DeShone Kizer Remains a Cautionary Tale of Self-Hype

Ryan Phillips
DeShone Kizer of the Oakland Raiders
DeShone Kizer of the Oakland Raiders / Tim Warner/Getty Images
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DeShone Kizer was waived by the Oakland Raiders on Tuesday, just three years after comparing himself to a combination of Tom Brady and Cam Newton in an interview.

In an article written by Tom Pelissero during the lead up to the 2017 NFL Draft, Kizer was incredibly self-reverential, declaring he could be the greatest to ever play the position. That prediction is not working out well for him.

Some of the quotes from that article are cringeworthy. Here's Kizer talking about all the wonderful traits he possesses:

"“Name a college quarterback who goes into the game-plan meetings on Monday and throws his notes at the coaches. No one else game plans the way I do. No one else prepares the way I do. No one else knows football the way I do. No one else is as big as I am. No one else is as powerful a runner as I am. Pat Mahomes might throw the ball 80 yards and I can only throw the ball 72, but I guarantee he can’t throw an out route the way I can.""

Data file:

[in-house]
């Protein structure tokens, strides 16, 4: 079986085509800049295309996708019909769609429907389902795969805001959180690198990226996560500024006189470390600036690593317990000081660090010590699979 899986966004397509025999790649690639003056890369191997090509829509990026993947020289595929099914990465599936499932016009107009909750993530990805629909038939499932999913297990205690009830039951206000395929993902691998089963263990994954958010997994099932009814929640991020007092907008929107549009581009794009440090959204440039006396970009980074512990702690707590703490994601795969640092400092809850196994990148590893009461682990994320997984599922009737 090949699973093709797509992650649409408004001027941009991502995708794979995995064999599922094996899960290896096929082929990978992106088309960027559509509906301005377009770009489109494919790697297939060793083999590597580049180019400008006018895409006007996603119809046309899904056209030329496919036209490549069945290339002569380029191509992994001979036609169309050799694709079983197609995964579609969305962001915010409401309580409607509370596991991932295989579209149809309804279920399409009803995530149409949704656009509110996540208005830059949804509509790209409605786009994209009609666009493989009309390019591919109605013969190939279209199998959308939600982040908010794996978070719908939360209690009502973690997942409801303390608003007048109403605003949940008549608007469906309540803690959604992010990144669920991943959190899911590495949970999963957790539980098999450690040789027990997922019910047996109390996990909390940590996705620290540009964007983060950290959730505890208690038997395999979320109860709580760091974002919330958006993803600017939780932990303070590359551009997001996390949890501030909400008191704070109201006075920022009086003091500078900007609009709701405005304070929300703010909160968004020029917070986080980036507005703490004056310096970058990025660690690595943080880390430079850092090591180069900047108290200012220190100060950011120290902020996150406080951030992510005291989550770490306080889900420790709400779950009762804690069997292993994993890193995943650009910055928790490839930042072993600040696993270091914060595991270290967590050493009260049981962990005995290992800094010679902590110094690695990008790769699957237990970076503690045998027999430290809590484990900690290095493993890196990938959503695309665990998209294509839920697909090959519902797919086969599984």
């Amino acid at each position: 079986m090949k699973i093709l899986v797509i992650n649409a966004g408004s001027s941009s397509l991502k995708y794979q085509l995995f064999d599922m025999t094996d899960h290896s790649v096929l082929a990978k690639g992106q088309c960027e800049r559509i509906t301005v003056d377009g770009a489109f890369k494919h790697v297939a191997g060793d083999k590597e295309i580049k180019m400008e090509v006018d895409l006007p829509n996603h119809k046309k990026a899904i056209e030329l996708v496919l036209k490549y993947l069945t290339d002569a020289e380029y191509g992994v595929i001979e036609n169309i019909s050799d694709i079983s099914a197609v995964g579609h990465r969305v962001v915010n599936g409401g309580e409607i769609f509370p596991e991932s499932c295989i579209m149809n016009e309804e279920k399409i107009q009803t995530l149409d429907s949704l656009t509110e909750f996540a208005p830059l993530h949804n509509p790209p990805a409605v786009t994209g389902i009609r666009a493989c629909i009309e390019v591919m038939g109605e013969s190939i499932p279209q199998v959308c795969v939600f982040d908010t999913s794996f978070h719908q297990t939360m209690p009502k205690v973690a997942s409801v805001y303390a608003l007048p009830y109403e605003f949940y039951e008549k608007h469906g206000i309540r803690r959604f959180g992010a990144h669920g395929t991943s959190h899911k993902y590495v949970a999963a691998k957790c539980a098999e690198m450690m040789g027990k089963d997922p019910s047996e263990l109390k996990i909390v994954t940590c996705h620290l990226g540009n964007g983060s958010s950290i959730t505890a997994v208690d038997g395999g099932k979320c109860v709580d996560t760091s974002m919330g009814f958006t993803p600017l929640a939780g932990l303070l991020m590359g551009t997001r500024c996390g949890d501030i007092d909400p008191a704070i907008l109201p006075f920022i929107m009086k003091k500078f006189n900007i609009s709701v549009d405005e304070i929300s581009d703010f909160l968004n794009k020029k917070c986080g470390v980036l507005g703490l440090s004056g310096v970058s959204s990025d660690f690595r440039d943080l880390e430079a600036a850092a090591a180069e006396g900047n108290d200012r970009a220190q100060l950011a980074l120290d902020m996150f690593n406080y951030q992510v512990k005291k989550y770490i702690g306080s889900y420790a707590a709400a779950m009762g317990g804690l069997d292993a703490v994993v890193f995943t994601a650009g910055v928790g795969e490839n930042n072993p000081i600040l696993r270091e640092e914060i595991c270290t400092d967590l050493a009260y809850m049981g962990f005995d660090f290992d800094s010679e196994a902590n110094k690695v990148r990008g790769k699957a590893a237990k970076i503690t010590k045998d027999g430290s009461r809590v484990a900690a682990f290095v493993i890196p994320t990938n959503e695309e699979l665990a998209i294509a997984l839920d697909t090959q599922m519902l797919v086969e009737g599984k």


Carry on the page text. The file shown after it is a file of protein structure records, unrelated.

And here is the famous quote where he compared himself to Brady and Newton:

"“No one else can do what I can do. And I’ve truly figured out in this (draft) process, if I can maximize all my potential in every aspect of the game – this is bold – I do have the ability to be the greatest quarterback to ever play. Imagine taking (Tom) Brady’s intellect and Brady’s preparation and putting it on a guy with Cam Newton’s body. ""

Woof.

After leading Notre Dame through a dismal 4-8 season, Kizer left Notre Dame after his redshirt sophomore year to enter the draft. He was clearly hoping someone would bank on his physical upside while ignoring the bad tape he racked up as a passer. The Cleveland Browns obliged, selecting him with the 52nd overall pick.

He started 15 games as a rookie and was terrible, throwing 11 touchdown passes against 22 interceptions, completing just 53.6 percent of his passes, and posting a passer rating of 60.5. He lasted one season in Cleveland and was traded to the Green Bay Packers on March 14, 2018. He got playing time in three games in Green Bay and was, again, terrible. The Packers cut him before the 2019 season.

The Raiders picked Kizer up off waivers on September 1, 2019 and released him eight months later. He never entered a game during his time in Oakland.

Kizer remains a cautionary tale for young athletes. It's one thing to be confident in your abilities, but the transition from amateur to professional should be a humbling experience. Franchises want their young players to understand they will be starting from the bottom. Kizer came across as if he had football figured out. It was a huge turnoff to anyone who paid attention.

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